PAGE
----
Editor's note: Coverage of this week's military commission hearing at Guantanamo is a collaboration between Truthout and Seton Hall University School of Law, Center for Policy & Research.
Guantanamo Bay, Cuba – The second day of proceedings here in the war crimes tribunal for Abd Al-Rahim Husayn al-Nashiri, the alleged mastermind behind the USS Cole bombing, concerned two major issues: the extent to which protected attorney-client privileged information sent to Guantanamo detainees can be viewed by the government, and the ability of the defense to challenge the prosecutions' redacting of classified information before disclosure to the defense.
The legal mail issue began Tuesday with the testimony of Rear Adm. David B. Woods. Admiral Woods, the commander of Guantanamo, who testified about an order he issued on December 27 that established procedures by which a privilege review team (PRT), made up largely of government contractors from the intelligence, legal and law enforcement community, would “review” mail sent from defense counsel to detainees for “contraband.” Contraband, according to Joint Task Force-Guantanamo (JTF-GTMO), consists not only of physical contraband, such as staples and pins, but also a broad category known as informational contraband, which includes items such as news about world political events and the history of jihad.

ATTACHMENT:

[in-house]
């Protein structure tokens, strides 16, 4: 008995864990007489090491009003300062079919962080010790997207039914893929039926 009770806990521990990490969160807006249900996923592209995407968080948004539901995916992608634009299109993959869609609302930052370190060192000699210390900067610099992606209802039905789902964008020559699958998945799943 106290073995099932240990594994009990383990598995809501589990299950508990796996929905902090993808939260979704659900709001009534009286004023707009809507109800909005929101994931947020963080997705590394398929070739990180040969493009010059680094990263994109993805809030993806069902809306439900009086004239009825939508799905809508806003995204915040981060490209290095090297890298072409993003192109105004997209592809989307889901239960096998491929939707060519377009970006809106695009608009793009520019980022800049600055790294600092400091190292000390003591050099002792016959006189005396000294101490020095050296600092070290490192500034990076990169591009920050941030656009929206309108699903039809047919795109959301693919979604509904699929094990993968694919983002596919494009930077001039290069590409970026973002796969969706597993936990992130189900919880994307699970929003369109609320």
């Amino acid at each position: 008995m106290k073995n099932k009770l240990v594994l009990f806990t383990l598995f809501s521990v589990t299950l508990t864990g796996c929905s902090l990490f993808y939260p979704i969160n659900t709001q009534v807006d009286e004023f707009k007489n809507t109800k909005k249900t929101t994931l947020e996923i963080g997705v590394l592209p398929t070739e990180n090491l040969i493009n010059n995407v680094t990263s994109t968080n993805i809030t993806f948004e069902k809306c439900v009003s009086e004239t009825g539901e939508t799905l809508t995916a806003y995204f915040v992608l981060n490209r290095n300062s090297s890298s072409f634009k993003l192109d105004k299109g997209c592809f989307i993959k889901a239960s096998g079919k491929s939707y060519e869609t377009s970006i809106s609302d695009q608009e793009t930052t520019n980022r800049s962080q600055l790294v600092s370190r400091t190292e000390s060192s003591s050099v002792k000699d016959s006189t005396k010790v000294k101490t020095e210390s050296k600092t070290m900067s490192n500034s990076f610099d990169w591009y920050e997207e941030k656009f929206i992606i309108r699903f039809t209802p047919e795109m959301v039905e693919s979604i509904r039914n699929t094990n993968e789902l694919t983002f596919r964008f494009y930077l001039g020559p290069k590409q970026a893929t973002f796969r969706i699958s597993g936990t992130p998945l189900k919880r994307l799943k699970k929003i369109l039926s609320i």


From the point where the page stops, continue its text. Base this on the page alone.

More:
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Marine Col. Jeffrey Colwell, the Pentagon's chief defense counsel for military commissions, last week instructed commission lawyers to cease sending their clients' legal mail because the government's review of such mail violated the lawyers' ethical obligations.
Rear Admiral Woods' testimony started out on the wrong foot when he was ten minutes late, causing Judge Pohl to demand the prosecution have their witnesses ready, and to declare, “I don't care what rank they are.”